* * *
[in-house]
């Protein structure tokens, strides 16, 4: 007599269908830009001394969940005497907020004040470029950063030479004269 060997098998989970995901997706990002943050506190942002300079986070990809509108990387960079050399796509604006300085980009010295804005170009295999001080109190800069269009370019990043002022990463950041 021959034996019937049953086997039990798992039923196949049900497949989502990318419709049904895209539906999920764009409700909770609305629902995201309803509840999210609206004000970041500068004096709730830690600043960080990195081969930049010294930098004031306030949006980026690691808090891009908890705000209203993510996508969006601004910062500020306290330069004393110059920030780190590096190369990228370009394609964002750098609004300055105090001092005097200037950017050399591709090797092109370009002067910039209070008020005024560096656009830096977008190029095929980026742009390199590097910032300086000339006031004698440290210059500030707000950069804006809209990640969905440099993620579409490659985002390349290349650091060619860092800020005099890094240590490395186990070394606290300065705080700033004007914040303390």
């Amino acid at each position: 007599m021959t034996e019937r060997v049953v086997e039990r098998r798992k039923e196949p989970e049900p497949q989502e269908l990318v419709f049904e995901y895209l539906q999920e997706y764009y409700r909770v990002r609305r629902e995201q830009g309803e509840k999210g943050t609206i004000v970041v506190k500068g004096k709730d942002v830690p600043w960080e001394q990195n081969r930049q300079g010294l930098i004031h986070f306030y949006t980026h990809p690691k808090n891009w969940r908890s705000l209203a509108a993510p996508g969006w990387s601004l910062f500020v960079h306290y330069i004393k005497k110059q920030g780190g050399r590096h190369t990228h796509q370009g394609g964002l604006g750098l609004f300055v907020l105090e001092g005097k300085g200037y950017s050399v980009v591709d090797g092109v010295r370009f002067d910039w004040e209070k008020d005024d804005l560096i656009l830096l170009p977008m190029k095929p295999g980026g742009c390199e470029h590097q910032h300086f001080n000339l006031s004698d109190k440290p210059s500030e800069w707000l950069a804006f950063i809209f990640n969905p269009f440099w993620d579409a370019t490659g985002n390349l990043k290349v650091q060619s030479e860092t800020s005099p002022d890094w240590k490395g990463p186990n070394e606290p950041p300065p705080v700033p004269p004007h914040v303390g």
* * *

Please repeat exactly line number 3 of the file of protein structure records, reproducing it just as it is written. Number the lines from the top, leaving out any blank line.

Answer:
């Amino acid at each position: 007599m021959t034996e019937r060997v049953v086997e039990r098998r798992k039923e196949p989970e049900p497949q989502e269908l990318v419709f049904e995901y895209l539906q999920e997706y764009y409700r909770v990002r609305r629902e995201q830009g309803e509840k999210g943050t609206i004000v970041v506190k500068g004096k709730d942002v830690p600043w960080e001394q990195n081969r930049q300079g010294l930098i004031h986070f306030y949006t980026h990809p690691k808090n891009w969940r908890s705000l209203a509108a993510p996508g969006w990387s601004l910062f500020v960079h306290y330069i004393k005497k110059q920030g780190g050399r590096h190369t990228h796509q370009g394609g964002l604006g750098l609004f300055v907020l105090e001092g005097k300085g200037y950017s050399v980009v591709d090797g092109v010295r370009f002067d910039w004040e209070k008020d005024d804005l560096i656009l830096l170009p977008m190029k095929p295999g980026g742009c390199e470029h590097q910032h300086f001080n000339l006031s004698d109190k440290p210059s500030e800069w707000l950069a804006f950063i809209f990640n969905p269009f440099w993620d579409a370019t490659g985002n390349l990043k290349v650091q060619s030479e860092t800020s005099p002022d890094w240590k490395g990463p186990n070394e606290p950041p300065p705080v700033p004269p004007h914040v303390g």